By Alexander O. Cuaycong and Anthony L. Cuaycong
BACK in 1997, Dynasty Warriors was released on the PlayStation to much fanfare. Known for developing titles with historical settings, Koei banked on the popularity of weapon-based fighting games to generate a loyal following for what would turn out to be an institution of a series. From Dynasty Warriors 2 onwards, it has thrived on producing worthy additions to the crowd-combat genre, featuring unique twists provided by the immersion of its playable characters in famous Asian conflicts. And so successful has it been that it has spawned six sub-series and numerous independent titles, among them Warriors All-Stars. As the newest addition to the family, the latter shows exactly how much the franchise and, by extension, the company have evolved and changed through the years.
As with Warriors Orochi, Warriors All-Stars showcases characters from Koei’s other highly regarded brands, among them Nioh, Atelier, and Dead or Alive. While this might feel off at first glance, the way the characters and their moves are designed feels completely natural. Each of the 30 characters from 13 different series has his or her own unique fighting style and set of strengths and weaknesses. Regular attacks, special attacks, and musou attacks are well animated, underscoring the level of work that went into each character. Painstaking care has been made to show each as a one-to-one representation of his or her source and not as a cardboard cutout.
Exclusive to Warriors All-Stars are Hero Skills (which allow allied characters to do a series of special moves to assist your character directly in combat) and Rush Stars (which enable allied officers to jump in and attack in tandem with your character). Visually, these look stunning and flashy, and are a sight to behold viewed the first time around, embodying the very type of fan-service giddiness that the game intends you to feel as you watch your beloved characters hack and cleave their way through hordes of enemies. Add the Bravery mechanic, which actively rewards and powers up yours character based on the fulfilment of in-game tasks and enemy takedowns, and it’s clear that Warriors All-Stars wants you to imbibe a more energetic, fast-paced and feel-good experience.
Content-wise, Warriors All-Stars is no slouch; side quests are available for play and the vast world map is sure to add hours of playtime. That said, the stages do tend to look the same after a while, and whereas they were open, varied, and expansive in previous titles, they now take on a more corridor-like and linear design, forcing you to navigate through tighter rooms filled with enemies and thus abandon any semblance of strategy to survive.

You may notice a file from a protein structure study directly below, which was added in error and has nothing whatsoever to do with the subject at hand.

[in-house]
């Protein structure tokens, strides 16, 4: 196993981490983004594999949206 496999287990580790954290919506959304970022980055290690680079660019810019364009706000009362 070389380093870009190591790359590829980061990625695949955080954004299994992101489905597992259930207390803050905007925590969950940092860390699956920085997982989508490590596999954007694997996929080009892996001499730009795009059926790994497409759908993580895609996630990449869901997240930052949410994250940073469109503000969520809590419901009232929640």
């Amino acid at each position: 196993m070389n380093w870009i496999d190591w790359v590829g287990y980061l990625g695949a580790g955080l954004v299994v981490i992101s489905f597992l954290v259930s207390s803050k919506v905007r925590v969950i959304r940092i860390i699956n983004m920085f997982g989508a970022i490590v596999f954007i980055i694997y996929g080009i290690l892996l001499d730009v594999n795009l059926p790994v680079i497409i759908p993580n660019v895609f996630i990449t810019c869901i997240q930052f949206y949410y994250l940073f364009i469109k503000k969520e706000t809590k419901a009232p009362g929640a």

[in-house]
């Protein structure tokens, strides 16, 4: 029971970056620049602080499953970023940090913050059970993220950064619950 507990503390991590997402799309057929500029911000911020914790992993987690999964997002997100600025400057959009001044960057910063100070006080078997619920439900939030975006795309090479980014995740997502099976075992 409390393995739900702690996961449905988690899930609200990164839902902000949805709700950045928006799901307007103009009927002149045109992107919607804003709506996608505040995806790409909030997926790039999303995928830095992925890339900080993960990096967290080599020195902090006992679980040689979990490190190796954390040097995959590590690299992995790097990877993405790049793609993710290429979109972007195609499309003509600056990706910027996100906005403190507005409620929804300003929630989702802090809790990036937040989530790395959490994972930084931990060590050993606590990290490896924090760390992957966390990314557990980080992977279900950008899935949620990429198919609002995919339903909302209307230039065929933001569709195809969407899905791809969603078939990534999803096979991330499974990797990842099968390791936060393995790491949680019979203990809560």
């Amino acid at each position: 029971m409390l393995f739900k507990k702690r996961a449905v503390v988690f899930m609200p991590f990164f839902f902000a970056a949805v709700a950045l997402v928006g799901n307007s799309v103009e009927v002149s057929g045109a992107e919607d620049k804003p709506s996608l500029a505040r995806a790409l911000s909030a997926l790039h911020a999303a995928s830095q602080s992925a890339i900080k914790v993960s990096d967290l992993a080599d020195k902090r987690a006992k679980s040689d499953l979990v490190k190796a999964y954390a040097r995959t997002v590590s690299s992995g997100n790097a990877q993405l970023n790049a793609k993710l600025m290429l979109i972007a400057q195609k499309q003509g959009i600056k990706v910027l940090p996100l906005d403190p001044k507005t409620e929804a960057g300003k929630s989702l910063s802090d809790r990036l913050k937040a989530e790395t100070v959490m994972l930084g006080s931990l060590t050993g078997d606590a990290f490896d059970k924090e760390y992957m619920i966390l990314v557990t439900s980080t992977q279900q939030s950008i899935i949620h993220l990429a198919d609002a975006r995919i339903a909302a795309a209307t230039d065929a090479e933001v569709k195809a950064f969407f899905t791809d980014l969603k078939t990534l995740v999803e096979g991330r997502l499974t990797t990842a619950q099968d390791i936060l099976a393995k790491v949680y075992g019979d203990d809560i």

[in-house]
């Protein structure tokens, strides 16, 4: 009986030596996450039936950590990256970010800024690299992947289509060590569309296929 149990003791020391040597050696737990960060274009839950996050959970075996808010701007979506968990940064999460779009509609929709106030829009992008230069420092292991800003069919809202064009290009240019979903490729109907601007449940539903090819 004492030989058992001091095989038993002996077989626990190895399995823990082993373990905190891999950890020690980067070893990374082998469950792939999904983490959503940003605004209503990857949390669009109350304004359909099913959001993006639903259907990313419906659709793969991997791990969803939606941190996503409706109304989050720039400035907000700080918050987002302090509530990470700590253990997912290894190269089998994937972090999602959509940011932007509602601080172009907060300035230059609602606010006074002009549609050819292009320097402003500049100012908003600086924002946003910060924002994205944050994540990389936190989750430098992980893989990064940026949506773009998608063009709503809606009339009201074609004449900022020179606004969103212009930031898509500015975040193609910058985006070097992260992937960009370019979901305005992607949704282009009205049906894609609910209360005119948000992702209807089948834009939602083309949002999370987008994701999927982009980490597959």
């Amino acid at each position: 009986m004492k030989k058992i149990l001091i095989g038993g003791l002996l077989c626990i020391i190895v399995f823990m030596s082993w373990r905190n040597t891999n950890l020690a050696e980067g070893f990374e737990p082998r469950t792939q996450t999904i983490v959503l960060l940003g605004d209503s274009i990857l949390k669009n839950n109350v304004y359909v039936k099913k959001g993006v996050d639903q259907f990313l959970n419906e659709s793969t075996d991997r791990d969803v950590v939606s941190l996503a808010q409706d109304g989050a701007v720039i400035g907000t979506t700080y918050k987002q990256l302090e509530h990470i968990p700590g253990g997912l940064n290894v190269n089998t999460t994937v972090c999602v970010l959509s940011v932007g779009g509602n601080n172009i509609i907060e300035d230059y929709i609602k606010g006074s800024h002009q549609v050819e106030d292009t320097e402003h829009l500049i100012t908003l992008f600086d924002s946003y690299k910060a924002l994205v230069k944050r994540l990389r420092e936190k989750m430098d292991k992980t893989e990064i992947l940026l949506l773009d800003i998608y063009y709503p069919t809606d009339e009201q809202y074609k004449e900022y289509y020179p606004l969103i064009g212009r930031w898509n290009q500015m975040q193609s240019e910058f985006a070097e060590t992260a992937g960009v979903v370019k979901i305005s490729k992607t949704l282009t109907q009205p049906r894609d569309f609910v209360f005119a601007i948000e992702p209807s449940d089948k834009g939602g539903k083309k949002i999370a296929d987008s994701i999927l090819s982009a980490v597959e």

Considering that the biggest draw of Warriors All-Stars is its impressive assembly of familiar faces, it can be forgiven for lacking in the story department. Certainly, it commits to form over substance, highlighting polished gameplay and visuals over engrossing plot progression. It does manage to bring all the characters together, and in a reasonable manner, but it largely sets aside narrative expanse; it hints of prophecy and kingship, and overall, side-characters exist to give more expository dialogue, but the core reasons behind turns of events are ultimately irrelevant. To be sure, just about all Warriors games (with the notable exception of Spirit of Sanada) suffer from the same limitations, and Koei Tecmo has creditably never sold its titles as meaningful gray-cell exercises.
If there is any black mark on Warriors All-Stars, it’s derived from Koei Tecmo’s decision to chuck the Free Play mode, a popular option that counted as a series standard going back to Dynasty Warriors 2. No longer can you just run the game to replay any and all missions that you had already finished. Along with a character-unlock system that compels you to commit to one story, it points to a conscious effort to emphasize the title’s pseudo-RPG leanings.
All told, Warriors All-Stars lives up to its premise. It aims for fan service, and it amply delivers. Compared to other releases in the Warriors series, it’s more polished and much smoother to play through even as certain elements have been sacrificed to streamline the gameplay. For fans of Koei Tecmo’s games, and there are legion, it’s a definite buy. Everybody else may want to start with its siblings first.
Video Game Review
• Polished, smooth gameplay
• Outstanding Hero Skills, Rush Stars, and Bravery mechanics
• Numerous missions to play through
• Iconic characters are aplenty
• No Free Mode
• Thin storyline
• Small and linear levels
• Repetitively simple at times